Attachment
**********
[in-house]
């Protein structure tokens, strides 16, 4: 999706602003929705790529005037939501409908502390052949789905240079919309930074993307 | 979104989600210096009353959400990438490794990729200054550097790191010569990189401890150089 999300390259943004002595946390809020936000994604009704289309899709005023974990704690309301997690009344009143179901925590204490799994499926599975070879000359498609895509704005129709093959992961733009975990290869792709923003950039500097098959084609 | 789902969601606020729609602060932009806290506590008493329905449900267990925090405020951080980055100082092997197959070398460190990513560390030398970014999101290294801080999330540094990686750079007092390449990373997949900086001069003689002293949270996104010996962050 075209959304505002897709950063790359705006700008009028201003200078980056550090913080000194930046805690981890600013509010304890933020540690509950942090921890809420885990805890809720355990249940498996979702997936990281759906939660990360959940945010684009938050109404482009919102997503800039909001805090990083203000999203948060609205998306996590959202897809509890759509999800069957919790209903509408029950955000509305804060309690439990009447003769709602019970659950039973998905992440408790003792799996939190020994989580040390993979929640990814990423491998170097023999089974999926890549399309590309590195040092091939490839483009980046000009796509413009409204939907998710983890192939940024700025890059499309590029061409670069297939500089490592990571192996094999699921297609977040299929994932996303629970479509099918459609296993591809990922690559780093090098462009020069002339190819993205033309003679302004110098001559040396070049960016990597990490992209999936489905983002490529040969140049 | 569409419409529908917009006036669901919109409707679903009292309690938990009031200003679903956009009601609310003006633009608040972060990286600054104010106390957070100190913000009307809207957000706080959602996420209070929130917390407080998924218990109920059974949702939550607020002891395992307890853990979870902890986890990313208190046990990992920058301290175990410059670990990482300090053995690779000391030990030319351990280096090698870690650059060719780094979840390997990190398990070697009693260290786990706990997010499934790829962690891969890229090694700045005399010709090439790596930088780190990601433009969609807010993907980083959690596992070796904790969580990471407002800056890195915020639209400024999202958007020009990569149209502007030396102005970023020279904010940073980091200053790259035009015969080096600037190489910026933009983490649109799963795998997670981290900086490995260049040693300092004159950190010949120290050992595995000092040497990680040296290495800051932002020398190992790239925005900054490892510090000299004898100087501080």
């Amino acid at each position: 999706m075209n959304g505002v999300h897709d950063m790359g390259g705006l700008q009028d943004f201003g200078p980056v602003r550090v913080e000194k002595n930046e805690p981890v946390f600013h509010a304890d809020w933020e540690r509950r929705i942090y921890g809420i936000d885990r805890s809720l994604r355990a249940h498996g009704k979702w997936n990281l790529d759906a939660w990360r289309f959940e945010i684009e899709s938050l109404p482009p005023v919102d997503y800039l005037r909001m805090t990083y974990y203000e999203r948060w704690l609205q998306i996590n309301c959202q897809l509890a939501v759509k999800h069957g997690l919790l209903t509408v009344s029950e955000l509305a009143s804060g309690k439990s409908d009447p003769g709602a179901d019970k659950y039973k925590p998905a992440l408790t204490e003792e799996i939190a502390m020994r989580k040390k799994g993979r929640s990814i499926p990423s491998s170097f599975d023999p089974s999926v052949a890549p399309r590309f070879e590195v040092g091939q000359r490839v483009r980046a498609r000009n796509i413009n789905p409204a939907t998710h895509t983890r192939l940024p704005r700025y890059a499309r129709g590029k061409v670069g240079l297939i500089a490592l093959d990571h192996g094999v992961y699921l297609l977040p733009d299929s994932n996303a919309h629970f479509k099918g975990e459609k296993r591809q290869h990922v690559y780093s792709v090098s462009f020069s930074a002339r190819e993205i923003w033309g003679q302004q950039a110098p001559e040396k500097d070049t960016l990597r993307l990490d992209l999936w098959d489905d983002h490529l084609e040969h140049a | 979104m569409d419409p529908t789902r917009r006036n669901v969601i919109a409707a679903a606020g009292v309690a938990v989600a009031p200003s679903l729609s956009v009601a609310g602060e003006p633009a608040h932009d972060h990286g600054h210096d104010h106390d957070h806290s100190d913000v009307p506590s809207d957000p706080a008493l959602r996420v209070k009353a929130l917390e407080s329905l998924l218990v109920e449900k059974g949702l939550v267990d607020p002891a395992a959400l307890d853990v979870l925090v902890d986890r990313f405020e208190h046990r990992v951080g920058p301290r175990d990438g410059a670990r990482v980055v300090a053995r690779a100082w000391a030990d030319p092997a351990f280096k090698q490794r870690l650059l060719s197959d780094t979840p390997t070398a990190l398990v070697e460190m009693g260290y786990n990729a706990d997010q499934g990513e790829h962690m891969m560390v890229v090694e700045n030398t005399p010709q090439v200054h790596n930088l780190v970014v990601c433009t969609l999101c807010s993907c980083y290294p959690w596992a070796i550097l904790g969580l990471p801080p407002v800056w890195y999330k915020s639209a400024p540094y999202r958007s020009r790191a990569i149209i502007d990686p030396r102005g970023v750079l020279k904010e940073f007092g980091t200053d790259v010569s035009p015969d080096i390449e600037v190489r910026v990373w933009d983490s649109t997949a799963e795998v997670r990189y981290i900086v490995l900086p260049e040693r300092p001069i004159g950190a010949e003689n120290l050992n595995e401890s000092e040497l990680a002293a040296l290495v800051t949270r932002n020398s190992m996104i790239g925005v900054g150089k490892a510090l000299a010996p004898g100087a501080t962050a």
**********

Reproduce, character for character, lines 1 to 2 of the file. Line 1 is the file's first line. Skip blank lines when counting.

[in-house]
């Protein structure tokens, strides 16, 4: 999706602003929705790529005037939501409908502390052949789905240079919309930074993307 | 979104989600210096009353959400990438490794990729200054550097790191010569990189401890150089 999300390259943004002595946390809020936000994604009704289309899709005023974990704690309301997690009344009143179901925590204490799994499926599975070879000359498609895509704005129709093959992961733009975990290869792709923003950039500097098959084609 | 789902969601606020729609602060932009806290506590008493329905449900267990925090405020951080980055100082092997197959070398460190990513560390030398970014999101290294801080999330540094990686750079007092390449990373997949900086001069003689002293949270996104010996962050 075209959304505002897709950063790359705006700008009028201003200078980056550090913080000194930046805690981890600013509010304890933020540690509950942090921890809420885990805890809720355990249940498996979702997936990281759906939660990360959940945010684009938050109404482009919102997503800039909001805090990083203000999203948060609205998306996590959202897809509890759509999800069957919790209903509408029950955000509305804060309690439990009447003769709602019970659950039973998905992440408790003792799996939190020994989580040390993979929640990814990423491998170097023999089974999926890549399309590309590195040092091939490839483009980046000009796509413009409204939907998710983890192939940024700025890059499309590029061409670069297939500089490592990571192996094999699921297609977040299929994932996303629970479509099918459609296993591809990922690559780093090098462009020069002339190819993205033309003679302004110098001559040396070049960016990597990490992209999936489905983002490529040969140049 | 569409419409529908917009006036669901919109409707679903009292309690938990009031200003679903956009009601609310003006633009608040972060990286600054104010106390957070100190913000009307809207957000706080959602996420209070929130917390407080998924218990109920059974949702939550607020002891395992307890853990979870902890986890990313208190046990990992920058301290175990410059670990990482300090053995690779000391030990030319351990280096090698870690650059060719780094979840390997990190398990070697009693260290786990706990997010499934790829962690891969890229090694700045005399010709090439790596930088780190990601433009969609807010993907980083959690596992070796904790969580990471407002800056890195915020639209400024999202958007020009990569149209502007030396102005970023020279904010940073980091200053790259035009015969080096600037190489910026933009983490649109799963795998997670981290900086490995260049040693300092004159950190010949120290050992595995000092040497990680040296290495800051932002020398190992790239925005900054490892510090000299004898100087501080």